This Fossilized Creature Has the World's Oldest Muscles

H. quadriformis
H. quadriformis, shown here in this artist illustration, had fibrous muscles similar to some modern cnidarians. (Image credit: Martin Brasier)

A fossilized creature found in Canada probably didn't go to the gym, but it may be the oldest animal known to have muscles, a new study finds.

The specimen, which is approximately 560 million years old, is thought to be a relative of sea anemones and jellyfish, and contains fibrous bundles that appear to be muscle tissue, an important adaptation in the evolution of animals, according to a new study detailed today (Aug. 26) in the journal Proceedings of the Royal Society B.

"It's confirmation that muscular organisms were present roughly 560 million years ago," said study co-author Alex Liu, a paleontologist at the University of Cambridge in England. [Marine Marvels: Spectacular Photos of Sea Creatures]

Historically, scientists believed animal evolution began 540 million years ago during the Cambrian Explosion, a period of rapid evolution when most major animal groups first appear in the fossil record.

But in recent decades, researchers have uncovered large, complex fossils and traces of animal activity from the late Ediacaran Period, which spanned from about 580 million to 541 million years ago.

The idea that animals first appeared before the Cambrian is also supported by studies that compare genetic data from different animals to determine how far back in time they diverged, in order to calibrate "molecular clocks," Liu told Live Science. Those clocks have gradually become more and more accurate, with some estimates suggesting animals first arose 700 million years ago, in the Cryogenian Period, he said.

In addition, the presence of chemical compounds, called biomarkers, serve as telltale signs that animals existed before the Cambrian, Liu said.

Fossil of H. quadriformis (Image credit: Jack Matthews)

Most of the fossils found in the Ediacaran Period don't have features that clearly identify them as animals rather than plants, fungi or other life forms. But the new fossil, found in Newfoundland, Canada, differs from all other fossils of that time, Liu said.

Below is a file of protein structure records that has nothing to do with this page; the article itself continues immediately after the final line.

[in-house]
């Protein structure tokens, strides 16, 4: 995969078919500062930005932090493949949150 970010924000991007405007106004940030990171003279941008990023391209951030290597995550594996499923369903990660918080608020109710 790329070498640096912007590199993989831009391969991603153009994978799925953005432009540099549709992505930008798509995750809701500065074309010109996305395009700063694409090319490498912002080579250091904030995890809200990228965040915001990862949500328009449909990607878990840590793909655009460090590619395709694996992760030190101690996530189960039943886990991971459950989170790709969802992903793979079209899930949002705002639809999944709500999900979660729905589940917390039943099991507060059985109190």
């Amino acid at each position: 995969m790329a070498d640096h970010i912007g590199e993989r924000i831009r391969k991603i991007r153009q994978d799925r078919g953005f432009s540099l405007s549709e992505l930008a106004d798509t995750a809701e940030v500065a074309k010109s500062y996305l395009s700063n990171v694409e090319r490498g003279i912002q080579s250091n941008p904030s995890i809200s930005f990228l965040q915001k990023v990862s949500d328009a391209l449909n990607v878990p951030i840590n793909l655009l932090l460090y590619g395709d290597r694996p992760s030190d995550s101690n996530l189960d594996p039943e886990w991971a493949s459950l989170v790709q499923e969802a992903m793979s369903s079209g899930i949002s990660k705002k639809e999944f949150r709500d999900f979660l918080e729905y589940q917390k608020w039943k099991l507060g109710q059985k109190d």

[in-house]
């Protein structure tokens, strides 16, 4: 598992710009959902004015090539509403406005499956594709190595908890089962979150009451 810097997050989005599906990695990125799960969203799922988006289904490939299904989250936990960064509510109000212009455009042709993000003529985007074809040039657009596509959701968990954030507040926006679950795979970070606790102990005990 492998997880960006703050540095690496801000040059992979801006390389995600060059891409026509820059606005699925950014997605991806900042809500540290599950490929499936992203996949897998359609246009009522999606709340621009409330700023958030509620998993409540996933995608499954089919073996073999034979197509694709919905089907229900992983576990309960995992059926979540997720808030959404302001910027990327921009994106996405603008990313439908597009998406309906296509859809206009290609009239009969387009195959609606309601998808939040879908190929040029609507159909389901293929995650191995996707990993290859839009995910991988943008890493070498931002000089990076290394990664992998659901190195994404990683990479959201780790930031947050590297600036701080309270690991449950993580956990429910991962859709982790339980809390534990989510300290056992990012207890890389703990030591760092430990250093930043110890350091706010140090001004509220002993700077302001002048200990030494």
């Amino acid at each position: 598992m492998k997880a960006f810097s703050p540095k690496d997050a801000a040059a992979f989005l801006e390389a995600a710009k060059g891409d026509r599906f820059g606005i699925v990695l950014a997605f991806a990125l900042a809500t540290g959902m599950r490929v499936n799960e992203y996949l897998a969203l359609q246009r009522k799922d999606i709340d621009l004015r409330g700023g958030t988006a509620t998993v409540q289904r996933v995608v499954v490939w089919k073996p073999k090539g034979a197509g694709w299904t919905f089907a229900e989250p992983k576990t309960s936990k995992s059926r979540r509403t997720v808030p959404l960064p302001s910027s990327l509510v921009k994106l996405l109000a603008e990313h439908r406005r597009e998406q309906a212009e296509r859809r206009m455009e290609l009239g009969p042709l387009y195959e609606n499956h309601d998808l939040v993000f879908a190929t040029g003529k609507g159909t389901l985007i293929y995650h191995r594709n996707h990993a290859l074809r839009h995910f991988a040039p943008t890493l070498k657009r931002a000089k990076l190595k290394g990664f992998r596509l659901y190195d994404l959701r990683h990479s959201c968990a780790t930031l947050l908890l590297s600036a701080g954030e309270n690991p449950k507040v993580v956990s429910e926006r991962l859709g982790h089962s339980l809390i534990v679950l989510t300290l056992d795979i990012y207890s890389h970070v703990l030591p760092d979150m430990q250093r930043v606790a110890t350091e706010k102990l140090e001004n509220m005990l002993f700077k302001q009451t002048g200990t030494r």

The creature's body consists of a circular disc that it likely used to anchor itself to the ocean floor. The disc is connected by a short stalk to a sheetlike body made of fibrous bundles — believed to be muscles — arranged in a four-fold symmetry.

The fossil represents a new genus and species called Haootia quadriformis. Liu and his colleagues classified it as a type of cnidarian — a phylum of aquatic animals that includes corals, sea anemones and jellyfish — because of its resemblance to modern cnidarians, especially the stalked jellyfish Lucernaria quadricornis.

The researchers ruled out other possible explanations for the fiber bundles, such as the movement of tectonic plates or sediments, or the conditions of fossilization. The complexity and arrangement of the bundles, and the fact that some of them appear to be contracted, all suggest that the structures are indeed muscles, Liu said. The researchers compared the bundles to muscle tissue in modern cnidarians and found them to be similar, he added.

In addition to being the oldest fossil with muscles, the newfound cnidarian also serves as a calibration point for the molecular clocks that show when different species diverged from each other, Liu said.

The development of muscles was a critical event in animal evolution. Except for sponges, all animals rely on muscles to move from place to place, to escape from predators, to feed and to reproduce. Vertebrates are the most extreme example: "Everything is dependent on muscle tissue being able to contract and extend," from breathing to digestion, Liu said.

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Tanya Lewis
Staff Writer
Tanya was a staff writer for Live Science from 2013 to 2015, covering a wide array of topics, ranging from neuroscience to robotics to strange/cute animals. She received a graduate certificate in science communication from the University of California, Santa Cruz, and a bachelor of science in biomedical engineering from Brown University. She has previously written for Science News, Wired, The Santa Cruz Sentinel, the radio show Big Picture Science and other places. Tanya has lived on a tropical island, witnessed volcanic eruptions and flown in zero gravity (without losing her lunch!). To find out what her latest project is, you can visit her website.